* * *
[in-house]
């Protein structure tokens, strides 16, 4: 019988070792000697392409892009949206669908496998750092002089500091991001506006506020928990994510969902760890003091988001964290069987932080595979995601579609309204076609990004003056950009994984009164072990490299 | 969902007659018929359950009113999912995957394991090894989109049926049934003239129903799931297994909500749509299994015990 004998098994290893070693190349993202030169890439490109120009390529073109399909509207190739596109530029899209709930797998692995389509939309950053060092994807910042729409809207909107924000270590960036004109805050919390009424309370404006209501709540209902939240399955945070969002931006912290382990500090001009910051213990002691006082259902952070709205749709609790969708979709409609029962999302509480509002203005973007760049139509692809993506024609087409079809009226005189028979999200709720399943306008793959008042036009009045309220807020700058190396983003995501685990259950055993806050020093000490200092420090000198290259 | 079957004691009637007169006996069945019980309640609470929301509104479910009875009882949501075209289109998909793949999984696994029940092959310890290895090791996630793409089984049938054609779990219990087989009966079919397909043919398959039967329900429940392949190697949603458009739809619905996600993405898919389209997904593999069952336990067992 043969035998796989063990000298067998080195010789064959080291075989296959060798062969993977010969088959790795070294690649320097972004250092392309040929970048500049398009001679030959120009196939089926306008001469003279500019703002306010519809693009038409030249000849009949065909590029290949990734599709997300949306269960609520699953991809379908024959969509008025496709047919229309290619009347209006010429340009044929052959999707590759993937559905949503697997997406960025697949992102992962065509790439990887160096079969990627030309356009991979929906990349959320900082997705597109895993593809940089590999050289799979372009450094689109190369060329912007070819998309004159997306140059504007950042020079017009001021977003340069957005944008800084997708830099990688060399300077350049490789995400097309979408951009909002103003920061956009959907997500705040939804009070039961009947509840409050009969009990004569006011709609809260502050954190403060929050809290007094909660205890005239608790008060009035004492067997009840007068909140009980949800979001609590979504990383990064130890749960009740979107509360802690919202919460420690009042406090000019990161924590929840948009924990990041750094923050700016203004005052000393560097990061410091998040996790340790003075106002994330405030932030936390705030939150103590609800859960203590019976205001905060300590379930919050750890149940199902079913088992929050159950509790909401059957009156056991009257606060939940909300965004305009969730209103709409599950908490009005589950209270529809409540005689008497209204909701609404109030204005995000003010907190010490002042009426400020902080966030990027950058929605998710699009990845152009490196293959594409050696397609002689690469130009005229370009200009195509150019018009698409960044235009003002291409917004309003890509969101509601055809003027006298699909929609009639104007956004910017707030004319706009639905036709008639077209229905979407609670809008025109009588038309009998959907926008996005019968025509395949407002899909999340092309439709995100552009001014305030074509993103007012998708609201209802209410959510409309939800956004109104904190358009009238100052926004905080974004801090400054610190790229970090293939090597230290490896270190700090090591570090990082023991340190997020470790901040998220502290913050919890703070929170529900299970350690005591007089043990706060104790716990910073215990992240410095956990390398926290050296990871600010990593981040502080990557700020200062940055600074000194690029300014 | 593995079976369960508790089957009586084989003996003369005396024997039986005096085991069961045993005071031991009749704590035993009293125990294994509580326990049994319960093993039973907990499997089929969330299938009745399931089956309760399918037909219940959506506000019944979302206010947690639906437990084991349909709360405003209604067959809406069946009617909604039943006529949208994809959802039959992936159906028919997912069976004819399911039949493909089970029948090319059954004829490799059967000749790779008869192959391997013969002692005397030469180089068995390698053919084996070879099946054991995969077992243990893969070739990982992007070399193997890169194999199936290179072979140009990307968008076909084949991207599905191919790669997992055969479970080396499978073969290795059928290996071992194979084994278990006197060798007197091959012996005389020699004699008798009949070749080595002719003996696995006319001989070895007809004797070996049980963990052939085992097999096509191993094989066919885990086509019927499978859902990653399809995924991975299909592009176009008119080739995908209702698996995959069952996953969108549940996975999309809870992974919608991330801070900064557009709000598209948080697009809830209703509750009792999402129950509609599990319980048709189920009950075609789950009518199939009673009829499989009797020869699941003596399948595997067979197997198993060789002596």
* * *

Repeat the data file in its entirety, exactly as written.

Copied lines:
[in-house]
């Protein structure tokens, strides 16, 4: 019988070792000697392409892009949206669908496998750092002089500091991001506006506020928990994510969902760890003091988001964290069987932080595979995601579609309204076609990004003056950009994984009164072990490299 | 969902007659018929359950009113999912995957394991090894989109049926049934003239129903799931297994909500749509299994015990 004998098994290893070693190349993202030169890439490109120009390529073109399909509207190739596109530029899209709930797998692995389509939309950053060092994807910042729409809207909107924000270590960036004109805050919390009424309370404006209501709540209902939240399955945070969002931006912290382990500090001009910051213990002691006082259902952070709205749709609790969708979709409609029962999302509480509002203005973007760049139509692809993506024609087409079809009226005189028979999200709720399943306008793959008042036009009045309220807020700058190396983003995501685990259950055993806050020093000490200092420090000198290259 | 079957004691009637007169006996069945019980309640609470929301509104479910009875009882949501075209289109998909793949999984696994029940092959310890290895090791996630793409089984049938054609779990219990087989009966079919397909043919398959039967329900429940392949190697949603458009739809619905996600993405898919389209997904593999069952336990067992 043969035998796989063990000298067998080195010789064959080291075989296959060798062969993977010969088959790795070294690649320097972004250092392309040929970048500049398009001679030959120009196939089926306008001469003279500019703002306010519809693009038409030249000849009949065909590029290949990734599709997300949306269960609520699953991809379908024959969509008025496709047919229309290619009347209006010429340009044929052959999707590759993937559905949503697997997406960025697949992102992962065509790439990887160096079969990627030309356009991979929906990349959320900082997705597109895993593809940089590999050289799979372009450094689109190369060329912007070819998309004159997306140059504007950042020079017009001021977003340069957005944008800084997708830099990688060399300077350049490789995400097309979408951009909002103003920061956009959907997500705040939804009070039961009947509840409050009969009990004569006011709609809260502050954190403060929050809290007094909660205890005239608790008060009035004492067997009840007068909140009980949800979001609590979504990383990064130890749960009740979107509360802690919202919460420690009042406090000019990161924590929840948009924990990041750094923050700016203004005052000393560097990061410091998040996790340790003075106002994330405030932030936390705030939150103590609800859960203590019976205001905060300590379930919050750890149940199902079913088992929050159950509790909401059957009156056991009257606060939940909300965004305009969730209103709409599950908490009005589950209270529809409540005689008497209204909701609404109030204005995000003010907190010490002042009426400020902080966030990027950058929605998710699009990845152009490196293959594409050696397609002689690469130009005229370009200009195509150019018009698409960044235009003002291409917004309003890509969101509601055809003027006298699909929609009639104007956004910017707030004319706009639905036709008639077209229905979407609670809008025109009588038309009998959907926008996005019968025509395949407002899909999340092309439709995100552009001014305030074509993103007012998708609201209802209410959510409309939800956004109104904190358009009238100052926004905080974004801090400054610190790229970090293939090597230290490896270190700090090591570090990082023991340190997020470790901040998220502290913050919890703070929170529900299970350690005591007089043990706060104790716990910073215990992240410095956990390398926290050296990871600010990593981040502080990557700020200062940055600074000194690029300014 | 593995079976369960508790089957009586084989003996003369005396024997039986005096085991069961045993005071031991009749704590035993009293125990294994509580326990049994319960093993039973907990499997089929969330299938009745399931089956309760399918037909219940959506506000019944979302206010947690639906437990084991349909709360405003209604067959809406069946009617909604039943006529949208994809959802039959992936159906028919997912069976004819399911039949493909089970029948090319059954004829490799059967000749790779008869192959391997013969002692005397030469180089068995390698053919084996070879099946054991995969077992243990893969070739990982992007070399193997890169194999199936290179072979140009990307968008076909084949991207599905191919790669997992055969479970080396499978073969290795059928290996071992194979084994278990006197060798007197091959012996005389020699004699008798009949070749080595002719003996696995006319001989070895007809004797070996049980963990052939085992097999096509191993094989066919885990086509019927499978859902990653399809995924991975299909592009176009008119080739995908209702698996995959069952996953969108549940996975999309809870992974919608991330801070900064557009709000598209948080697009809830209703509750009792999402129950509609599990319980048709189920009950075609789950009518199939009673009829499989009797020869699941003596399948595997067979197997198993060789002596």